EXTRACT Interview with Tina Torbey
Wardrobe covers the British History starting from the 15th century till the 21st century. Chosen events are underlined through domestic and specific happenings, set within the chronological sequences of the play.My personal design process usually starts with deep character analysis. It was slightly different in this case, since it required a profound research and knowledge about the British and European History first. It was then followed by observations directly reflected onto the character’s depth.
Other challenges set by the play surfaced along this process. How to design for so many Characters? How to manage the scene changes? How to physically and clearly express the most essential element of the play… The wardrobe. Any designer would love a challenge.
The Wardrobe is described to be very “Real”, authentic, and much grounded element. I personally couldn’t think of creating any abstraction to it. Having the different characters cramped in a narrow, enclosed, claustrophobic, safe although unsafe space, is the essence of the play.Its presence is therefore to be underlined by 3 of its features:
Set at the midpoint of the proscenium arch, the wardrobe’s platform is built to slide out of its limits. The end is to get the scenes closer to the audience, including them as much as possible into the aspects of the play. Both the overhang and the closeness of the space will trigger an emotional connection between both performers and audience, the ultimate driving force of the play.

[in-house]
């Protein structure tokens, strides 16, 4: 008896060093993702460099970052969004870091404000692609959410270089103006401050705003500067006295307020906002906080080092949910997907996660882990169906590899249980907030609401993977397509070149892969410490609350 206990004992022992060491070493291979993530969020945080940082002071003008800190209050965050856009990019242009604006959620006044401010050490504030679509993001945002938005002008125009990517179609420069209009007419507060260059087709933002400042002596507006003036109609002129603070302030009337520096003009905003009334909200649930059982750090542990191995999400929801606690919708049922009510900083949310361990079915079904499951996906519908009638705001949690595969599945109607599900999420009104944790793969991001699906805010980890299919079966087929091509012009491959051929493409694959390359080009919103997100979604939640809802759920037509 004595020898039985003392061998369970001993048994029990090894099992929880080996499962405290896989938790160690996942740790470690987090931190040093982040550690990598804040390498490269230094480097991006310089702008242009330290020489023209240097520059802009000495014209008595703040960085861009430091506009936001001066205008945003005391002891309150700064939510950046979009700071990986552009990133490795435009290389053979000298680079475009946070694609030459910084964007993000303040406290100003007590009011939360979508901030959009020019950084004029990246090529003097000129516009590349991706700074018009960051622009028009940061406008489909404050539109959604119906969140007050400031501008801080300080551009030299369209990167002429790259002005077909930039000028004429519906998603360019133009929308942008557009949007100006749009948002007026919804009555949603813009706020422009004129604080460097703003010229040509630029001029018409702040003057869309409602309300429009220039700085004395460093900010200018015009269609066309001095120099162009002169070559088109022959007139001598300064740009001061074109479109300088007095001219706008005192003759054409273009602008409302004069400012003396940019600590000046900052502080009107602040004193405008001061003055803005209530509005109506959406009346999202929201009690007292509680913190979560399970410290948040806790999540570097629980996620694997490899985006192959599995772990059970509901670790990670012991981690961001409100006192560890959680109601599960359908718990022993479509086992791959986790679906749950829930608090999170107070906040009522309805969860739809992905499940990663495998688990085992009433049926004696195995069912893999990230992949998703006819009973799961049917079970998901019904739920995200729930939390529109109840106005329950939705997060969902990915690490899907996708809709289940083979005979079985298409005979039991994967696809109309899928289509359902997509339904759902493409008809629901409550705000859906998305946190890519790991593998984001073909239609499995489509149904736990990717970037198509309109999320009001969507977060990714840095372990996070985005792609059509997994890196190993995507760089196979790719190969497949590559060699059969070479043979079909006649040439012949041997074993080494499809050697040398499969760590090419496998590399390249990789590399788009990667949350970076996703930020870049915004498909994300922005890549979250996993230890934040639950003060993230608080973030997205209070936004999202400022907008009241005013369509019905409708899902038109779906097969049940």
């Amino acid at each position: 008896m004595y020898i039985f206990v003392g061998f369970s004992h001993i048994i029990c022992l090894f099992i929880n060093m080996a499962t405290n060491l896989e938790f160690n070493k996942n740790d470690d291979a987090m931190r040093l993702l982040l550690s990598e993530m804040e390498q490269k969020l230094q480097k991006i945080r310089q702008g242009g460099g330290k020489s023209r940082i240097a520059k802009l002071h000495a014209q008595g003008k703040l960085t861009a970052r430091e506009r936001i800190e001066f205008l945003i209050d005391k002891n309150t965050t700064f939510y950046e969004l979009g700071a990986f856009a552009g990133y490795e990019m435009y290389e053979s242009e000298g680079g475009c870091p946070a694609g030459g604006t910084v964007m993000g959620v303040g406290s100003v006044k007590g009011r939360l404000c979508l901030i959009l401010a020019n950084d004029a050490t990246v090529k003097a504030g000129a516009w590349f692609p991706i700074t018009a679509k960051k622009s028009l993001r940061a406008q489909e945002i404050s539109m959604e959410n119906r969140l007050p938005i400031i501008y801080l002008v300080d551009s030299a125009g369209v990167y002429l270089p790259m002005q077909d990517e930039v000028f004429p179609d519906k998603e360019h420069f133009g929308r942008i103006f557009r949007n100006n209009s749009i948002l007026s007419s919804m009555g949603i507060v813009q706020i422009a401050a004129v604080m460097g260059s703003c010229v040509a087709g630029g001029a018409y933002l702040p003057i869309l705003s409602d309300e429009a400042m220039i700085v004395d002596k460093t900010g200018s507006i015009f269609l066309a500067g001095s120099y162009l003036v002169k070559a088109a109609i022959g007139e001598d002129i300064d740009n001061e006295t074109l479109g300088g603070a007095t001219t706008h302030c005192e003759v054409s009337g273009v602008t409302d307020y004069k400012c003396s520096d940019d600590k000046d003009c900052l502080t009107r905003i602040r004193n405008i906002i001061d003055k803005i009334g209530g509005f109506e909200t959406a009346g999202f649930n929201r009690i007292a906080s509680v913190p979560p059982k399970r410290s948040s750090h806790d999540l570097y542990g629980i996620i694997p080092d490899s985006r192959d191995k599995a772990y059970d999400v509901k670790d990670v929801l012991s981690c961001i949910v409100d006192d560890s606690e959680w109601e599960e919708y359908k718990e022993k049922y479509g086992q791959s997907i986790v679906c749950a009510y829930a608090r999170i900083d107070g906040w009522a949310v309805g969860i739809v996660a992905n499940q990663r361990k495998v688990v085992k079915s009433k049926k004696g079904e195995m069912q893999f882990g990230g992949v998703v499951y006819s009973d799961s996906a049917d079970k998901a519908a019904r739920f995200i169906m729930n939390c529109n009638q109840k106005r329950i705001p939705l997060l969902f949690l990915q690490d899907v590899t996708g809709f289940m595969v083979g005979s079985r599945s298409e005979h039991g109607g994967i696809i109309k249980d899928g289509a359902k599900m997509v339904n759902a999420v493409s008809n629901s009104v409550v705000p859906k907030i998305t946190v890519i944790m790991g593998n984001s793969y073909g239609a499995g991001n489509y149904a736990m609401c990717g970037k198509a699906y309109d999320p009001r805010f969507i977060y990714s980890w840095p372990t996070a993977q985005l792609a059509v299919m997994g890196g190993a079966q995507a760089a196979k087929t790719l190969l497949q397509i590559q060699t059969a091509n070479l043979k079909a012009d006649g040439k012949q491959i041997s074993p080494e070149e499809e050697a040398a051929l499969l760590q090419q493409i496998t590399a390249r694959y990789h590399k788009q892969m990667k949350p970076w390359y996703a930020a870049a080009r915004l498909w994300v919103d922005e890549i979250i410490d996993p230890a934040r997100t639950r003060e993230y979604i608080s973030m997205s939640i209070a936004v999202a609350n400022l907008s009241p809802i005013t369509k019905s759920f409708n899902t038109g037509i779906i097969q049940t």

It also helps with adapting the wardrobe’s dimensions and authenticity as per described in the text, while maintaining the sightlines for all the seating positions in the Auditorium.
The different movements performed by “the wardrobe” are there to control the spectator’s eye throughout the performance. From the emotional side, it adds to its spookiness, as it feels alive, controlling its occupiers between different scenes.The Back of the wardrobe, set by the limits of the Proscenium arch, is slid upwards. The performers are then being watched, seemingly unaware of the spectator who is looking into the wardrobe. The spectator is now in a position of power and control, as a sense of intrusion has now been created.
As already mentioned, the platform slides out to enhance the sight lines, bring closeness, and trigger an emotional connection Performance – Audience.
The performers actions are scattered between the platform limited by the walls of the Wardrobe and the space beyond the perforated doors; the actual stage area. Assumingly, it should vary between the scenes.
In line with the proscenium, the Gauze delimitates the edges of the wardrobe. It is a static element when front lit, creating a contrast between the large blank surface and the space outlined by this screen, that is the wardrobe. When Back lit, the rest of the stage area is revealed, populated with performers and scenic elements according to the scene in action. This gesture opens to a general view and transports the eye from the intimate space, to the large populated stage area.
It is also possible to project onto the screen, when opaque or translucent, depending on what emotions or actions are to be communicated.
As I’ve already expressed, the design process has been slightly different and more extensive for this particular play. Having an overall view of the British and European History was essential to the understanding of the play and its depth of characters.
I started by setting 3 basic parameters:
WARDROBE - STATIC
The Wardrobe is the most static scenic element of the performance. It remains the same throughout the play. It is limited to its dynamic functions. Signs of period deteriorations could be shown throughout the play, but such detail is usually an aspect to be discussed at a later stage of the design.
COSTUMES - DYNAMIC
Costumes should determine the moments in history throughout the events and scene changes determined by the play.
The Gauze acts like a constant and controllable blackout, allowing for the costume and scene changes when opaque, and representing the space beyond the wardrobe when translucent.